"The best we educational planners can do is to create the conditions for teachers and students to flourish and get out of their way." -- Theodore Sizer
The above quote aptly describes the leadership work in which Houston A+ Challenge is engaged. We create conditions for educators from across the Houston region to come together to share best practices, solve problems, increase professional learning, and provide inter- and intra-district support. Then we "get out of the way" and watch the seeds flourish.
We continue to sow seeds with three leadership groups in particular this year: aspiring principals, sitting principals and assistant principals, and district-level leaders. If you are interested in becoming part of the conversation for change, perhaps you should consider becoming part of one of these A+ networks.
Ellen M. Winstead, is saying YES to leadership. She is the founding School Director of YES Prep West.
|Ellen Winstead (second from right) and members of the YES Prep West faculty with Malcolm Gladwell (third from left), author of 'The Tipping Point' and 'Outliers'.|
As one of 19 aspiring principals in last year's Regional Principal Leadership Academy cohort, Ellen spent her internship year working closely with other YES Prep directors to plan the opening of the newest YES site, located in West Houston. She was engaged in all aspects of new school development including: recruiting students and staff, organizing the physical plant, ordering materials, and being the cheerleader for the school's success.
Ellen's path to School Director of YES Prep West began in 1995 when she became a Teach for America Corps Member. After serving as a classroom teacher for six years, she became an instructional consultant for middle school mathematics. Ellen's work for YES Prep has included the design of their new teacher training program, Teaching Excellence, where she wrote and delivered professional learning sessions for teachers, observed instruction, and provided feedback to teachers and school directors.
Ellen's professional experience, coupled with her A+ leadership growth and development, has prepared her to step into her new role. She will receive ongoing coaching and professional learning through monthly network meetings as part of Houston A+ Challenge's Leadership Academy.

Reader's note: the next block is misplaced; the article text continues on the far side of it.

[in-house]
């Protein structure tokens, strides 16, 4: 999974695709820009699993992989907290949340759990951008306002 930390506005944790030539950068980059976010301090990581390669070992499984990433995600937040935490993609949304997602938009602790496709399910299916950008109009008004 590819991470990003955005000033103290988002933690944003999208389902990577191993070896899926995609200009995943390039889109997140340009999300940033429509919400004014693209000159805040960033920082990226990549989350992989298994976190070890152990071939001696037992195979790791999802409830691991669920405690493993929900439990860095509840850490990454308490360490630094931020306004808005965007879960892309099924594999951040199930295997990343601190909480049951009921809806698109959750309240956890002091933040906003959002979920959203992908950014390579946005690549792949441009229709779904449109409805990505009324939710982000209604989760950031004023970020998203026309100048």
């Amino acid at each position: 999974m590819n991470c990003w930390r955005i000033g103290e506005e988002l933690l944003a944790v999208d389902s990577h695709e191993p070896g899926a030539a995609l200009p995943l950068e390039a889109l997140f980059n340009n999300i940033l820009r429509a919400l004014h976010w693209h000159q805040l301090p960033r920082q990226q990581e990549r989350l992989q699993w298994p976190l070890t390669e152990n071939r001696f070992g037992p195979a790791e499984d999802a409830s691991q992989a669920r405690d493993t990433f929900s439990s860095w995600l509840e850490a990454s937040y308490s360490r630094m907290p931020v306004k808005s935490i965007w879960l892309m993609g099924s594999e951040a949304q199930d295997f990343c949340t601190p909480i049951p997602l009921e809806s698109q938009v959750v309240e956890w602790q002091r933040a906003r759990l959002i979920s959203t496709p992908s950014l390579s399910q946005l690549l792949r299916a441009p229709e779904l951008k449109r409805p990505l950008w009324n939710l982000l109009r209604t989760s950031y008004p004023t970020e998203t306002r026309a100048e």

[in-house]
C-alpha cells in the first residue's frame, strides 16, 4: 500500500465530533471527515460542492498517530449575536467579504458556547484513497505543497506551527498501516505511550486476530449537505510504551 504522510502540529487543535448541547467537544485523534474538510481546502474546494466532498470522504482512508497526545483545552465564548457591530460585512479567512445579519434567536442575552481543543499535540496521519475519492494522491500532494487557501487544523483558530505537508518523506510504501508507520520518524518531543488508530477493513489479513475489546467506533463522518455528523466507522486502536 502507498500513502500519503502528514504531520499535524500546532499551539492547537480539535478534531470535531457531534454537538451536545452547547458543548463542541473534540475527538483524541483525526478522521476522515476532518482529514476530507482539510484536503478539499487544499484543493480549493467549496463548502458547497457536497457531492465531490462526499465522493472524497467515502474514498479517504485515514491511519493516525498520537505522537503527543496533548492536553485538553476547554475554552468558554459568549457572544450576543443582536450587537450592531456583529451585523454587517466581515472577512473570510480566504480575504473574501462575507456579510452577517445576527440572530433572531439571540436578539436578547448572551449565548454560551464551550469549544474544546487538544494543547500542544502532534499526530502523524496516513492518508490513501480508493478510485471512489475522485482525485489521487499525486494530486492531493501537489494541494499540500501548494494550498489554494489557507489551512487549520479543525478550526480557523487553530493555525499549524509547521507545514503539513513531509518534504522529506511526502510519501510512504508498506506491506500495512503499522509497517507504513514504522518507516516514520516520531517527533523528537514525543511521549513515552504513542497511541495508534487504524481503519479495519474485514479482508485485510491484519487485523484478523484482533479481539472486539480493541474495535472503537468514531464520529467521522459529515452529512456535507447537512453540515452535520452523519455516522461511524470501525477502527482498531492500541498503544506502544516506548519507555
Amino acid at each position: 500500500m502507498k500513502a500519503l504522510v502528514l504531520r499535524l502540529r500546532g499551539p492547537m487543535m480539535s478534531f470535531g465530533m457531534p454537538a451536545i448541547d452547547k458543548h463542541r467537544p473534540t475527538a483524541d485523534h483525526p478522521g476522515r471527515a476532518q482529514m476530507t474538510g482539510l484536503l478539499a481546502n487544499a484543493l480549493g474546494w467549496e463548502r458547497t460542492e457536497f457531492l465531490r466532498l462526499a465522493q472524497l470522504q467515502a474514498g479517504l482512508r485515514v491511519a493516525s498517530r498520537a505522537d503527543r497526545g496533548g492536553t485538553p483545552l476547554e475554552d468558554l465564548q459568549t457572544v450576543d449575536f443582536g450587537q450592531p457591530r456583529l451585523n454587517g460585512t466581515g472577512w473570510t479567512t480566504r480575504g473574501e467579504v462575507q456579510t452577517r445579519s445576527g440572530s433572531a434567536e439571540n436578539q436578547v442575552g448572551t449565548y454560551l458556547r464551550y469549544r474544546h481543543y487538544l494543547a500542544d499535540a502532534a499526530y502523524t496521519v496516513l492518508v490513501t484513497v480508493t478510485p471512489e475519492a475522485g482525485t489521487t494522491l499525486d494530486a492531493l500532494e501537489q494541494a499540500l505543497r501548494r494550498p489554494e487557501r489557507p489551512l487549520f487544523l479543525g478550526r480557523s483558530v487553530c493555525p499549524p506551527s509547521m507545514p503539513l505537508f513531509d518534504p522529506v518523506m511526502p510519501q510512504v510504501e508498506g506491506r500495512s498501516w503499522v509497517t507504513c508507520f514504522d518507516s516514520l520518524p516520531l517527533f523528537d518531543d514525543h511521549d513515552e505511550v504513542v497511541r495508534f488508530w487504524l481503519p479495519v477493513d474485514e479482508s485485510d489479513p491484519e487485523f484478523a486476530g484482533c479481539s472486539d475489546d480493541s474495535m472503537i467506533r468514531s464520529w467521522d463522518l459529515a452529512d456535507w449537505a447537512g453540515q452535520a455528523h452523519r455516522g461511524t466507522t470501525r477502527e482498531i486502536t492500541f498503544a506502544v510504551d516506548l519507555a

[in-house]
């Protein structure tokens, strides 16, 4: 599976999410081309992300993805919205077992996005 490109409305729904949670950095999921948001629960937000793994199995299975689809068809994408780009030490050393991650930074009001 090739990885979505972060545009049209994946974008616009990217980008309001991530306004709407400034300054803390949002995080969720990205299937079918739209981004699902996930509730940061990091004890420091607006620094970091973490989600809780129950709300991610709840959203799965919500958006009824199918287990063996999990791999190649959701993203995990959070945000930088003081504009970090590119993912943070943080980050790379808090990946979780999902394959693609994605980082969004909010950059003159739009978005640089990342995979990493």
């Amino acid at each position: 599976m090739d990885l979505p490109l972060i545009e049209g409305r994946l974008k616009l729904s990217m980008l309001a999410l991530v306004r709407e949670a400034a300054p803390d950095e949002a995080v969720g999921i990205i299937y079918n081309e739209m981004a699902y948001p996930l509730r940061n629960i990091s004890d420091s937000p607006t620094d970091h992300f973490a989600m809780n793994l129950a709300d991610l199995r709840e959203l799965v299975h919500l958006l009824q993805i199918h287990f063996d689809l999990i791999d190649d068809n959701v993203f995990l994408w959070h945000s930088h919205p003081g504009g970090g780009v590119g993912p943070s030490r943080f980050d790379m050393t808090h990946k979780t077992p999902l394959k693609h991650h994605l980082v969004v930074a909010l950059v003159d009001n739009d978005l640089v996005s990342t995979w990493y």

A+ Unites District Leaders for Regional Network
Houston A+ Challenge is proud to announce the launch of the A+ Executive Leadership Council, a new cohort of dynamic, senior-level district leaders from districts across the Houston region. Council members will meet regularly this year to construct ways that district staff can best support instructional leadership at the campus level.
At the Executive Leadership Council's inaugural meeting in September, the group of 40 examined a case study (Michelle Rhee, Superintendent of Washington, DC) and participated in a consultancy around a specific issue that a Houston-area district is grappling with.
Help Create an Agenda for Change in Houston's Public Schools
On November 11, please join Houston A+ Challenge, Children at Risk, Project Grad and other community organizations for a one-day conference on the "Big Ideas, Big Reforms" that are making an impact in public schools in Houston, in Texas, and across the country.
Speakers will include Dr. Joseph Johnson, Executive Director of the National Center for Urban School Transformation; Susan Dawson, President of Austin's E3 (Education Equals Economics) Alliance; statewide political organizer Johnson Sabo; and others.
Nov. 12: A+ Presents Anthony Muhammed
Both as a principal of large, urban public schools and as co-founder of a high-performing charter school, Dr. Anthony Muhammed has won national recognition for leading staffs and students to achieve higher levels of success.
Join Houston A+ Challenge on November 12, as we welcome this author and award-winning turnaround principal for a conversation on "Transforming School Culture". This event is free and open to the public, but seating is limited.
- RSVP today for Anthony Muhammed (Nov. 12)
In a recent commentary in Education Week, author and progressive education proponent Alfie Kohn causes one to reflect on what makes a person a promoter of nontraditional learning.
The article, How Traditional Education Can Produce Nontraditional Educators, is an excerpt from Kohn's foreword to Turning Points: 27 Visionaries in Education Tell Their Own Stories, a soon-to-be-published anthology of autobiographical essays written by alternative educators from around the world. The essays were written by people who have founded schools, magazines, and entire movements, helping to promote all manner of nontraditional learning.
Kohn states that he was fascinated by the fact that only one of these individuals had attended an alternative school setting himself. "All of the others had somehow become committed to a progressive, democratic, or child-centered approach in spite of having experienced something very different as a student," Kohn observes, or maybe "because of having experienced something very different as a student."
The article goes on to describe some of the "negative learning" that many of us were exposed to as children. Many "survivors" of those classrooms have chosen to become nontraditional educators who use those negative learning situations as enormously useful models about what not to do with children. They have set for themselves the task of improving the odds for other children, creating places where the learning doesn't have to be by negative example.
As educational leaders whose goals are to help children make sense of ideas and create opportunities to discover answers to their own questions, Kohn's article and the upcoming book provide much food for thought.